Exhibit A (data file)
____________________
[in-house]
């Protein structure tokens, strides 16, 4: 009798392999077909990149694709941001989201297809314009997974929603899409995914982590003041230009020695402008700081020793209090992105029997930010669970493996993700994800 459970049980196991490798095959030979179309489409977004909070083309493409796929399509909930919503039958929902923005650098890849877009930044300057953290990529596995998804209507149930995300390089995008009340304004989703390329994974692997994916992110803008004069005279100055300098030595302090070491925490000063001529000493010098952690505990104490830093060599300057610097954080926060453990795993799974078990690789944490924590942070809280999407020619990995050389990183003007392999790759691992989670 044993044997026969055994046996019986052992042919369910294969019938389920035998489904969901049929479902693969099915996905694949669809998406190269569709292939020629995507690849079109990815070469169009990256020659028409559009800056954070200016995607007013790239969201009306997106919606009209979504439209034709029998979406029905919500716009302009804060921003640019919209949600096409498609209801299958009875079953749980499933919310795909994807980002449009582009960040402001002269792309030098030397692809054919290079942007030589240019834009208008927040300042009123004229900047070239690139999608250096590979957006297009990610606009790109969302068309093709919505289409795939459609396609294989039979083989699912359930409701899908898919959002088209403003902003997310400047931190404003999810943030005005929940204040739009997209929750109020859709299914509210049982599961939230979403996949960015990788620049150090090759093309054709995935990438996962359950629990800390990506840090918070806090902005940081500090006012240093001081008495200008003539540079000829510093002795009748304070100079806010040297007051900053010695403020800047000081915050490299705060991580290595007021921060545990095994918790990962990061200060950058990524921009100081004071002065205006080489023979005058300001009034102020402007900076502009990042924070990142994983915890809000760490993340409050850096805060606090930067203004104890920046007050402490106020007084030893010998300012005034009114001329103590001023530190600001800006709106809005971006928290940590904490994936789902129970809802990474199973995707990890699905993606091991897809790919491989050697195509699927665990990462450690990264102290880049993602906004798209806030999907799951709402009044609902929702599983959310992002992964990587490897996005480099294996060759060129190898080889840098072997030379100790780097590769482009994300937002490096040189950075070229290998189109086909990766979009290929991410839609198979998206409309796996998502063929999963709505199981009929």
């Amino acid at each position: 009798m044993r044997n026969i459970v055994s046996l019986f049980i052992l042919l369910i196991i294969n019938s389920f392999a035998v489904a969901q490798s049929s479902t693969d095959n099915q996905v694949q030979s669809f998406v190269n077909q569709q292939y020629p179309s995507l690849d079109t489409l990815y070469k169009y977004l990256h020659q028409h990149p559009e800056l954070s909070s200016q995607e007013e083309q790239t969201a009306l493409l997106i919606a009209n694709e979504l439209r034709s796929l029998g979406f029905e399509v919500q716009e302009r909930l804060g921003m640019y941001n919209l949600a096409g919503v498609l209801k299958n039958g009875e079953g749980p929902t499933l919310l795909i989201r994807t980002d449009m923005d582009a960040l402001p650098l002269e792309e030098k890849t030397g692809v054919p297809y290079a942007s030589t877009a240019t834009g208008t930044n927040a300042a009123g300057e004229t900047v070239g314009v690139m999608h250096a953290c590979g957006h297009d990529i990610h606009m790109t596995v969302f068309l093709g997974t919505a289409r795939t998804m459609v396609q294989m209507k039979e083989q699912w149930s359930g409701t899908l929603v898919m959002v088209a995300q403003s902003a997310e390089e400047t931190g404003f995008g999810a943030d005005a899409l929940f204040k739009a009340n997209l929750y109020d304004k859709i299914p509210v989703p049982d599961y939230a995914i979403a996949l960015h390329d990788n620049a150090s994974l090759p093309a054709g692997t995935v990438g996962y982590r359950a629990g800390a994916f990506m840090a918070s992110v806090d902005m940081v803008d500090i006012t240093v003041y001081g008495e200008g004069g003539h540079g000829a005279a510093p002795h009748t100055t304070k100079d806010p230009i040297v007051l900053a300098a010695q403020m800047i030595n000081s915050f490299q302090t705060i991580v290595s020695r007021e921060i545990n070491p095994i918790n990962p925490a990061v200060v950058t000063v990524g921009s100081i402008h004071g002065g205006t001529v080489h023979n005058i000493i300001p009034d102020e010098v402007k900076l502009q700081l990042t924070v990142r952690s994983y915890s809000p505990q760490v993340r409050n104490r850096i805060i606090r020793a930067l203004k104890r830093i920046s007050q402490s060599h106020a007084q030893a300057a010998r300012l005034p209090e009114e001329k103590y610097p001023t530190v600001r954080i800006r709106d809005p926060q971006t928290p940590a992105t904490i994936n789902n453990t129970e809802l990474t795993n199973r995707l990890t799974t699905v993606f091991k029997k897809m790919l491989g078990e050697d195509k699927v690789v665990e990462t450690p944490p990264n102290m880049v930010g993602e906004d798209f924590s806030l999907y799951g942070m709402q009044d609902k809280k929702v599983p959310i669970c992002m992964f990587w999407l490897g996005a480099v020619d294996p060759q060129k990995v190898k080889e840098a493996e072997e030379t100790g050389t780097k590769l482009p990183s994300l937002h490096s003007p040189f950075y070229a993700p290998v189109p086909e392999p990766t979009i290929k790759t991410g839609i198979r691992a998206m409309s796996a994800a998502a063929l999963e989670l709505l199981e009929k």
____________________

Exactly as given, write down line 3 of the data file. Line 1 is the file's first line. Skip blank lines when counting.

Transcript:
């Amino acid at each position: 009798m044993r044997n026969i459970v055994s046996l019986f049980i052992l042919l369910i196991i294969n019938s389920f392999a035998v489904a969901q490798s049929s479902t693969d095959n099915q996905v694949q030979s669809f998406v190269n077909q569709q292939y020629p179309s995507l690849d079109t489409l990815y070469k169009y977004l990256h020659q028409h990149p559009e800056l954070s909070s200016q995607e007013e083309q790239t969201a009306l493409l997106i919606a009209n694709e979504l439209r034709s796929l029998g979406f029905e399509v919500q716009e302009r909930l804060g921003m640019y941001n919209l949600a096409g919503v498609l209801k299958n039958g009875e079953g749980p929902t499933l919310l795909i989201r994807t980002d449009m923005d582009a960040l402001p650098l002269e792309e030098k890849t030397g692809v054919p297809y290079a942007s030589t877009a240019t834009g208008t930044n927040a300042a009123g300057e004229t900047v070239g314009v690139m999608h250096a953290c590979g957006h297009d990529i990610h606009m790109t596995v969302f068309l093709g997974t919505a289409r795939t998804m459609v396609q294989m209507k039979e083989q699912w149930s359930g409701t899908l929603v898919m959002v088209a995300q403003s902003a997310e390089e400047t931190g404003f995008g999810a943030d005005a899409l929940f204040k739009a009340n997209l929750y109020d304004k859709i299914p509210v989703p049982d599961y939230a995914i979403a996949l960015h390329d990788n620049a150090s994974l090759p093309a054709g692997t995935v990438g996962y982590r359950a629990g800390a994916f990506m840090a918070s992110v806090d902005m940081v803008d500090i006012t240093v003041y001081g008495e200008g004069g003539h540079g000829a005279a510093p002795h009748t100055t304070k100079d806010p230009i040297v007051l900053a300098a010695q403020m800047i030595n000081s915050f490299q302090t705060i991580v290595s020695r007021e921060i545990n070491p095994i918790n990962p925490a990061v200060v950058t000063v990524g921009s100081i402008h004071g002065g205006t001529v080489h023979n005058i000493i300001p009034d102020e010098v402007k900076l502009q700081l990042t924070v990142r952690s994983y915890s809000p505990q760490v993340r409050n104490r850096i805060i606090r020793a930067l203004k104890r830093i920046s007050q402490s060599h106020a007084q030893a300057a010998r300012l005034p209090e009114e001329k103590y610097p001023t530190v600001r954080i800006r709106d809005p926060q971006t928290p940590a992105t904490i994936n789902n453990t129970e809802l990474t795993n199973r995707l990890t799974t699905v993606f091991k029997k897809m790919l491989g078990e050697d195509k699927v690789v665990e990462t450690p944490p990264n102290m880049v930010g993602e906004d798209f924590s806030l999907y799951g942070m709402q009044d609902k809280k929702v599983p959310i669970c992002m992964f990587w999407l490897g996005a480099v020619d294996p060759q060129k990995v190898k080889e840098a493996e072997e030379t100790g050389t780097k590769l482009p990183s994300l937002h490096s003007p040189f950075y070229a993700p290998v189109p086909e392999p990766t979009i290929k790759t991410g839609i198979r691992a998206m409309s796996a994800a998502a063929l999963e989670l709505l199981e009929k």